When church let out on Sundays and after youth group on Wednesday nights, Deidre Staten's next stop while she was growing up was usually Dairy Queen for ice cream.
But for Whitfield County residents, dropping by the local Dairy Queen after church or a ball game isn't an option. That will soon change, thanks to the Staten family. Ground was broken earlier this month on a DQ Grill & Chill at 2773 Cleveland Highway in north Whitfield County. The fast-food restaurant is expected to open in mid-October.
With the Staten family bringing Dairy Queen — along with its well-known "Brazier" hamburgers and signature Blizzard ice cream treat — they hope the restaurant becomes a part of the community where people can have a meal and also hang out.
"That's my main goal for our DQ is the community outreach and bringing those youth groups in, because that's my childhood memory of going after church for an ice cream," said Staten, a kindergarten teacher at Beaverdale Elementary School.
The building's design plays into that community feel, her husband Robby Staten said. The front of the building will feature a partially-covered front patio with two televisions. He envisions the restaurant being a destination, especially after high school games, whether it's baseball in the spring or football in the fall.
Whitfield County for years had two Dairy Queens, but the area has been without one since December 2015. That's when the Dairy Queen next to Market Street Shoppes of Dalton off West Walnut Avenue burned to the ground. The other occupied the space that Logan's Roadhouse calls home next to the Dalton Mall.
The Statens are excited about bringing the Dairy Queen brand back to Dalton and Whitfield County, but they are also looking forward to providing another place to eat for north end residents.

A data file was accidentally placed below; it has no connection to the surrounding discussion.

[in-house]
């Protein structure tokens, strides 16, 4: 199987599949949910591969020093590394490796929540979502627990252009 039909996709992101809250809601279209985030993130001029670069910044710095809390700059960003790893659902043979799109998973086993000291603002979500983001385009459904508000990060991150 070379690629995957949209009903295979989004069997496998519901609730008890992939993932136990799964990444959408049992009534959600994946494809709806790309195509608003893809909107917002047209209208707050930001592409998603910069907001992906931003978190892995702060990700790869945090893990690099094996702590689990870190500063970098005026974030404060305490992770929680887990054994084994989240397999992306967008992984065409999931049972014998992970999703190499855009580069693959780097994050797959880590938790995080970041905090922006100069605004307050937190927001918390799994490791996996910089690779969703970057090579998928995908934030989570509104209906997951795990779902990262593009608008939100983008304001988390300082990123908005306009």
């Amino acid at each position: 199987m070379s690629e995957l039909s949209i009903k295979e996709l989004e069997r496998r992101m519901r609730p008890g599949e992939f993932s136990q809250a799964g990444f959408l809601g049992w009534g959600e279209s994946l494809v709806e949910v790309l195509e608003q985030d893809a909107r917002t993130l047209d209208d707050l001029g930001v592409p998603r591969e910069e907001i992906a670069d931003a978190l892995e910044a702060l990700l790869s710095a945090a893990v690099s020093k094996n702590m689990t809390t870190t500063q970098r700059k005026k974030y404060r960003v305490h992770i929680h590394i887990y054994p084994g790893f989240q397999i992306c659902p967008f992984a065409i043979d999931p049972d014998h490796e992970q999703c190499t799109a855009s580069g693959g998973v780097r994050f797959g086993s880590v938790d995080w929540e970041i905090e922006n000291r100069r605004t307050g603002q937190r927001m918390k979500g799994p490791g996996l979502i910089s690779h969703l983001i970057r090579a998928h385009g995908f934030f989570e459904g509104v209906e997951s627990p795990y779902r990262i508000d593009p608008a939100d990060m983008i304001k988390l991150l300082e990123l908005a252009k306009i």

Historically, restaurants have been few and far between in north Whitfield County. Mama's, an American-style restaurant, opened this week up the road in Varnell. The only fast-food restaurant in Varnell is McDonald's.
"Not to bad mouth any of the competition on the north end of the county, yes, we need more food choices," said Robby Staten, who by day — and some nights — is a certified public accountant for Staten CPAs in downtown Dalton. "There are a lot of people in the north end of the county who wouldn't mind having another place to grab a treat, have dinner, have breakfast or whatever it may be."
Breakfast at Dairy Queen? Yes. But we're not talking about eating a Dilly Bar or a Peanut Buster Parfait to start your day. You can expect the traditional Southern fare of biscuits and gravy, bacon, sausage, pancakes, hash browns and more. Not all Dairy Queens across the country offer breakfast, and the Statens believe serving the first meal of many people's day will be a boon for business.
"I'm super excited because nobody knows about it," Robby Staten said. "I'm a good, old country boy, so this stuff is right up my alley. We will push breakfast very hard. We hope to serve a ton of it."
The restaurant will have about 75 employees and will seat between 72 and 76 diners. Business hours haven't been set, but Robby Staten expects to open daily between 6 and 6:30 a.m. Closing times will vary, between 9 and 10 p.m. in the winter and as late as midnight in the summer.